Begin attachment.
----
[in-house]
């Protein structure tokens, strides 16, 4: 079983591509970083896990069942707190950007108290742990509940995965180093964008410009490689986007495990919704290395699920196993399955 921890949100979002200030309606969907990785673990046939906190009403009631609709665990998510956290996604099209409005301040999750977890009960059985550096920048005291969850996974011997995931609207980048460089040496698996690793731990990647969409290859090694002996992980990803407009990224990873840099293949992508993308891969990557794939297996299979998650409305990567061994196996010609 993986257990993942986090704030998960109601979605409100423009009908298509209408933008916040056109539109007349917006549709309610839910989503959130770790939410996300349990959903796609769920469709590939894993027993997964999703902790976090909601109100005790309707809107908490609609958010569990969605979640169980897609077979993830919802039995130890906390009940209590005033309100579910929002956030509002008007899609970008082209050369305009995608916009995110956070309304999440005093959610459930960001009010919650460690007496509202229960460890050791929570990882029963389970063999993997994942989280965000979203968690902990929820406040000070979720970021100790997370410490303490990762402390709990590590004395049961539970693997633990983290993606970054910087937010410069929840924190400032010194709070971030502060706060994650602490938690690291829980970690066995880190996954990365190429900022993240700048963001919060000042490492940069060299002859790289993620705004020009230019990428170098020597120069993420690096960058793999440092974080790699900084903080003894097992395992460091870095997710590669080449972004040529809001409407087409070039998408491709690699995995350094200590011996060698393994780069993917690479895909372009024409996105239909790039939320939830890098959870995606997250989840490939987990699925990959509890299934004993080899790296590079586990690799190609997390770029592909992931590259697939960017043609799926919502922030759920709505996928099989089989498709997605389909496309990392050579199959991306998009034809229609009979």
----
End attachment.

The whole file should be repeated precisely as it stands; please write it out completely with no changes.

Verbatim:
[in-house]
């Protein structure tokens, strides 16, 4: 079983591509970083896990069942707190950007108290742990509940995965180093964008410009490689986007495990919704290395699920196993399955 921890949100979002200030309606969907990785673990046939906190009403009631609709665990998510956290996604099209409005301040999750977890009960059985550096920048005291969850996974011997995931609207980048460089040496698996690793731990990647969409290859090694002996992980990803407009990224990873840099293949992508993308891969990557794939297996299979998650409305990567061994196996010609 993986257990993942986090704030998960109601979605409100423009009908298509209408933008916040056109539109007349917006549709309610839910989503959130770790939410996300349990959903796609769920469709590939894993027993997964999703902790976090909601109100005790309707809107908490609609958010569990969605979640169980897609077979993830919802039995130890906390009940209590005033309100579910929002956030509002008007899609970008082209050369305009995608916009995110956070309304999440005093959610459930960001009010919650460690007496509202229960460890050791929570990882029963389970063999993997994942989280965000979203968690902990929820406040000070979720970021100790997370410490303490990762402390709990590590004395049961539970693997633990983290993606970054910087937010410069929840924190400032010194709070971030502060706060994650602490938690690291829980970690066995880190996954990365190429900022993240700048963001919060000042490492940069060299002859790289993620705004020009230019990428170098020597120069993420690096960058793999440092974080790699900084903080003894097992395992460091870095997710590669080449972004040529809001409407087409070039998408491709690699995995350094200590011996060698393994780069993917690479895909372009024409996105239909790039939320939830890098959870995606997250989840490939987990699925990959509890299934004993080899790296590079586990690799190609997390770029592909992931590259697939960017043609799926919502922030759920709505996928099989089989498709997605389909496309990392050579199959991306998009034809229609009979």